“A Drum is a Woman” is a musical story, put together by Duke Ellington, that was also used for a television special back in the mid-50s. This is an odd one in the Duke’s vast discography, and some critics are fairly dismissive of it, but to those who like Ellington’s more off-the-wall creative work, and those who just like odd musical creations, there’s easily enough here to at least arouse your curiosity. Although the story is presented with humor and a light attitude, that I assume would also appeal to the very young, its an important story about the origins of jazz and Duke should get a lot of credit for preserving this history in an appealing fable. The two main characters in the story are Carribee Joe, the drum playing jungle man who represents the African/West Indian roots of jazz, and Madame Zajj, the audacious woman/drum who is jazz herself. As the story unfolds, Zajj travels to many places; New Orleans (Buddy Bolden and Congo Square), New York (Be-bop), Paris and even outer space, and although she meets other “Joes”, she always longs to see her Carribee Joe again, as true today as it was then.
A lot of this album is taken up with narration and the ‘cute’ little songs that tell the story, and that’s what a lot of people complain about, but although Duke’s orchestra is a bit limited on here, what they do play is excellent and very original. Probably Ellington gladly took on creations like this because it gave him a break from writing dance tunes and gave him a chance to show off his classical level writing and arranging skills. Likewise, his musicians respond to cues for solos, that portray personality, with much humor and virtuoso creativity. As can happen in the best soundtracks, a lot of the music on here is not of any particular genre, but is just the right hybrid creation that is needed for that moment. Some of the most striking moments happen when operatic soprano Margaret Tynes sings on top of the full band’s African processions, an unheard of sound in the mid-50s, and probably a big influence on future exotic types like Sun Ra and Les Baxter. For those looking for an extended musical passage that really shows off what the band can do, the payoff finally comes on side two with “Ballet of the Flying Saucers”, an ambitious number that combines classical style development with swingin jazz energy that builds to a big ending. You can hear the future of 70s big band experimenters like Don Ellis and 3rd stream rockers like ELP on this one.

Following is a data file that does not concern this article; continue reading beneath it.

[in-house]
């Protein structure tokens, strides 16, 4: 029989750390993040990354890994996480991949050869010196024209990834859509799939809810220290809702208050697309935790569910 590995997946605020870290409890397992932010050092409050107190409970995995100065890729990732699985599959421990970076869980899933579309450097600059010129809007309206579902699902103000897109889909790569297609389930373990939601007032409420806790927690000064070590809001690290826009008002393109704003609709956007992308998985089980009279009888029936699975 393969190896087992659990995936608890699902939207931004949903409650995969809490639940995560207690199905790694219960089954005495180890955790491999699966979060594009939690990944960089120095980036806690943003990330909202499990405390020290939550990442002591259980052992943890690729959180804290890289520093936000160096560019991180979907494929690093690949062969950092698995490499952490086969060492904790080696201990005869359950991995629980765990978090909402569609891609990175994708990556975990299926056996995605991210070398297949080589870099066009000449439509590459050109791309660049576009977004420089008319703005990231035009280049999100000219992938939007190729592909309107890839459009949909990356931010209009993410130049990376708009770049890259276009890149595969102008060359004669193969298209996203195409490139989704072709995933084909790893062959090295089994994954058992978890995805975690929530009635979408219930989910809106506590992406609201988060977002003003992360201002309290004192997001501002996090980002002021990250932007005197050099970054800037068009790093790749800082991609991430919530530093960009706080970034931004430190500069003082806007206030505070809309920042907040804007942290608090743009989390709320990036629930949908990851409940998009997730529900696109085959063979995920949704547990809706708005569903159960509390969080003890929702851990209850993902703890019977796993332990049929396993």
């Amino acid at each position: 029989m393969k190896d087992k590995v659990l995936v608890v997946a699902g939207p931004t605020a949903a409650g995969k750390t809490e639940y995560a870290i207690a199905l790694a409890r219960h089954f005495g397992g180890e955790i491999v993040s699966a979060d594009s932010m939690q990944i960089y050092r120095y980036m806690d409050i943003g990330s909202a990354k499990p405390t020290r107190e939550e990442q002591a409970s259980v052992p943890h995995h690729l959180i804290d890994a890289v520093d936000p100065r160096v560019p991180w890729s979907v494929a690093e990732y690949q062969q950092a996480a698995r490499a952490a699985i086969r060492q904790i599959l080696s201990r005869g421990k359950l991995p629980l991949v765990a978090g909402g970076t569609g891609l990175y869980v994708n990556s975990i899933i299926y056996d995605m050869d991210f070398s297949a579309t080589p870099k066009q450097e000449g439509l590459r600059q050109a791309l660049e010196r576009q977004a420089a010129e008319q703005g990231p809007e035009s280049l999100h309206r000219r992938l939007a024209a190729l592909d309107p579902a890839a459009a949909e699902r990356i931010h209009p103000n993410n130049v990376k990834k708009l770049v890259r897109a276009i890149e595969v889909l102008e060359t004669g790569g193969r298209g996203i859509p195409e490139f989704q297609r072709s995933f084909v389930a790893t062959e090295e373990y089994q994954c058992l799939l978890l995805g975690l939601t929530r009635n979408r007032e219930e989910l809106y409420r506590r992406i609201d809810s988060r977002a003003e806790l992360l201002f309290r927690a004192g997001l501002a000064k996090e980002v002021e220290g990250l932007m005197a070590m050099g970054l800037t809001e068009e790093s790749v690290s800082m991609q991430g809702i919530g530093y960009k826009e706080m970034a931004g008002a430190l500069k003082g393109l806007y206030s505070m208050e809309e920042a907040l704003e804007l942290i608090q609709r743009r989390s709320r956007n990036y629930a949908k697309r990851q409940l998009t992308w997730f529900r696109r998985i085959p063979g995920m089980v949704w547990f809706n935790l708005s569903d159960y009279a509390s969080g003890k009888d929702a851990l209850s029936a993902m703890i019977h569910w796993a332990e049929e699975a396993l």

The final ingredient that makes “A Drum is a Woman” so appealing is Duke Ellington’s story, and his very witty vocal delivery. This was still back when the golden age of radio had lifted the art of vocal narration to a high level that would soon decline during the age of TV. Having said all that, the main problem with this record is the fact that it centers around a story, and once you know the story, repeat listens are less interesting. I have a lot of respect for this album, but I probably won’t be listening to it again for a while, except maybe that Flaying Saucer track. All the same, Duke has preserved his wisdom for the ages on this one, jazz may go anywhere and pick up any influence, but it finds replenishment in the African drum.